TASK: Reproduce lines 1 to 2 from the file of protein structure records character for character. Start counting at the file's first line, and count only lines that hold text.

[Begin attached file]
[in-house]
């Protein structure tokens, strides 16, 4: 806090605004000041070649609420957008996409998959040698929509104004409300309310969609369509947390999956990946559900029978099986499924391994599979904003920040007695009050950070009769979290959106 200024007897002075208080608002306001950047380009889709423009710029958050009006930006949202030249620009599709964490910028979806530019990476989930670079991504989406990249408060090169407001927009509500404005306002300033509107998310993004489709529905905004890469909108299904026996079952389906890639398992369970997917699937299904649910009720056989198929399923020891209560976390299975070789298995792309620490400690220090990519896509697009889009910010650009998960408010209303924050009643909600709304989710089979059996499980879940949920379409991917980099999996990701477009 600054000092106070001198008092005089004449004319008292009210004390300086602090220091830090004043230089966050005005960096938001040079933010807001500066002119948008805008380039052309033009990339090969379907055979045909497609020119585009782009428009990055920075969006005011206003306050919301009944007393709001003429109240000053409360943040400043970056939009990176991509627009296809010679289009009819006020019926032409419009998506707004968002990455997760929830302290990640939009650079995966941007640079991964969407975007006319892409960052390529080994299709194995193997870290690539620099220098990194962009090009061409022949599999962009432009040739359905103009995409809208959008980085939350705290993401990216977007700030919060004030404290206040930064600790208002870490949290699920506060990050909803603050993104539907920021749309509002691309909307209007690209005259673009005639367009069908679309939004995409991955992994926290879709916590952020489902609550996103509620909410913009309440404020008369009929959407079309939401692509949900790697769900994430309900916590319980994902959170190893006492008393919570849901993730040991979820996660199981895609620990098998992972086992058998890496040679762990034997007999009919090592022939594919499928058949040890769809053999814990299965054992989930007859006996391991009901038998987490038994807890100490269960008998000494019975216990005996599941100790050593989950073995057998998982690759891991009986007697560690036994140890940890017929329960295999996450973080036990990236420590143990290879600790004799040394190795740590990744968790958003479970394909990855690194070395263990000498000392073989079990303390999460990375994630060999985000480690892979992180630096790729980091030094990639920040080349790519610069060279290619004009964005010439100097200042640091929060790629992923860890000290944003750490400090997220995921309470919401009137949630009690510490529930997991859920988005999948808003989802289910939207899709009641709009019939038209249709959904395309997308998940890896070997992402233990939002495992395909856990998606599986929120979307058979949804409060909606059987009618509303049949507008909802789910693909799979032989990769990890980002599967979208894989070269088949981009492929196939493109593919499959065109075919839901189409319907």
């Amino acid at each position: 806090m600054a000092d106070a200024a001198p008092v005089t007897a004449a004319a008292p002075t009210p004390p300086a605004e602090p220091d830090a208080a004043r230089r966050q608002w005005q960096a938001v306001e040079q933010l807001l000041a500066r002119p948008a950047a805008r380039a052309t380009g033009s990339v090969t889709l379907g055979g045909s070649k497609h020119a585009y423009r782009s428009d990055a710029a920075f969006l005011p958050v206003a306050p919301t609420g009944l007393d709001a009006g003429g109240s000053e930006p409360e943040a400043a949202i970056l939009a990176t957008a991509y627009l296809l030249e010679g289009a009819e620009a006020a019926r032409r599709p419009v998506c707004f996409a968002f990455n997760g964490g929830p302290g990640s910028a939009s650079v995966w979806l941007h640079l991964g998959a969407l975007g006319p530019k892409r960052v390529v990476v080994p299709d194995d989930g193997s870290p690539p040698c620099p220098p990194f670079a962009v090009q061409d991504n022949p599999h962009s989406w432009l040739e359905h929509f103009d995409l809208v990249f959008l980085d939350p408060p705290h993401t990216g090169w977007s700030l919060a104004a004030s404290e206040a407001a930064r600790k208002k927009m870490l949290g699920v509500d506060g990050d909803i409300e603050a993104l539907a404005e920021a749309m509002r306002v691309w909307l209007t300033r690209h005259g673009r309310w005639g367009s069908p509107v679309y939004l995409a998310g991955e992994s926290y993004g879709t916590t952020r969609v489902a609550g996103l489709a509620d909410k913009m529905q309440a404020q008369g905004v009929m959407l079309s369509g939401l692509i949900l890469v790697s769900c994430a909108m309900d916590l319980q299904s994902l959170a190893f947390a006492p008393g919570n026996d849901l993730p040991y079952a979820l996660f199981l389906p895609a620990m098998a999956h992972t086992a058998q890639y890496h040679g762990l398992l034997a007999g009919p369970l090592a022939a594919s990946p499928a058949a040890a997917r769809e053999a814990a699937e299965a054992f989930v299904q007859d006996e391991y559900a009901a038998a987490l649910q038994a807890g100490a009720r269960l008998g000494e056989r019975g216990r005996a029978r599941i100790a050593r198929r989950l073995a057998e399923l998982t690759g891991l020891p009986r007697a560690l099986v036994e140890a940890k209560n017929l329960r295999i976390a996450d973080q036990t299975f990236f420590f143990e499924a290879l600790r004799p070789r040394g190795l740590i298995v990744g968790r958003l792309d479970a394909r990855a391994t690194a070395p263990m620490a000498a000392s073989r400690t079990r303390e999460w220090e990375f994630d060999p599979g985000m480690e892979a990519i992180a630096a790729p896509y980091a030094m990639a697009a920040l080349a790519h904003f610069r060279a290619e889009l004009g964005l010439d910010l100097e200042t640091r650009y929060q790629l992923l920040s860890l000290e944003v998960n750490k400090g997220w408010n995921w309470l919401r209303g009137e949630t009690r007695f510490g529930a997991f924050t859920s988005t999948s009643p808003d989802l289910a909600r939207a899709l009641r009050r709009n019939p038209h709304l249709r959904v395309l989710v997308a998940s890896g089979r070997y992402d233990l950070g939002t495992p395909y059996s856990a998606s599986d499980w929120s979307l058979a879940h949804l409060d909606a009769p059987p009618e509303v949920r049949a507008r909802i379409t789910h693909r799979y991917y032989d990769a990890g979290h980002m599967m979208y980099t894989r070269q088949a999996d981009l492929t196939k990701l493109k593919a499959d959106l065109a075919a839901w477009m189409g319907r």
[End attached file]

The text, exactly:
[in-house]
């Protein structure tokens, strides 16, 4: 806090605004000041070649609420957008996409998959040698929509104004409300309310969609369509947390999956990946559900029978099986499924391994599979904003920040007695009050950070009769979290959106 200024007897002075208080608002306001950047380009889709423009710029958050009006930006949202030249620009599709964490910028979806530019990476989930670079991504989406990249408060090169407001927009509500404005306002300033509107998310993004489709529905905004890469909108299904026996079952389906890639398992369970997917699937299904649910009720056989198929399923020891209560976390299975070789298995792309620490400690220090990519896509697009889009910010650009998960408010209303924050009643909600709304989710089979059996499980879940949920379409991917980099999996990701477009 600054000092106070001198008092005089004449004319008292009210004390300086602090220091830090004043230089966050005005960096938001040079933010807001500066002119948008805008380039052309033009990339090969379907055979045909497609020119585009782009428009990055920075969006005011206003306050919301009944007393709001003429109240000053409360943040400043970056939009990176991509627009296809010679289009009819006020019926032409419009998506707004968002990455997760929830302290990640939009650079995966941007640079991964969407975007006319892409960052390529080994299709194995193997870290690539620099220098990194962009090009061409022949599999962009432009040739359905103009995409809208959008980085939350705290993401990216977007700030919060004030404290206040930064600790208002870490949290699920506060990050909803603050993104539907920021749309509002691309909307209007690209005259673009005639367009069908679309939004995409991955992994926290879709916590952020489902609550996103509620909410913009309440404020008369009929959407079309939401692509949900790697769900994430309900916590319980994902959170190893006492008393919570849901993730040991979820996660199981895609620990098998992972086992058998890496040679762990034997007999009919090592022939594919499928058949040890769809053999814990299965054992989930007859006996391991009901038998987490038994807890100490269960008998000494019975216990005996599941100790050593989950073995057998998982690759891991009986007697560690036994140890940890017929329960295999996450973080036990990236420590143990290879600790004799040394190795740590990744968790958003479970394909990855690194070395263990000498000392073989079990303390999460990375994630060999985000480690892979992180630096790729980091030094990639920040080349790519610069060279290619004009964005010439100097200042640091929060790629992923860890000290944003750490400090997220995921309470919401009137949630009690510490529930997991859920988005999948808003989802289910939207899709009641709009019939038209249709959904395309997308998940890896070997992402233990939002495992395909856990998606599986929120979307058979949804409060909606059987009618509303049949507008909802789910693909799979032989990769990890980002599967979208894989070269088949981009492929196939493109593919499959065109075919839901189409319907």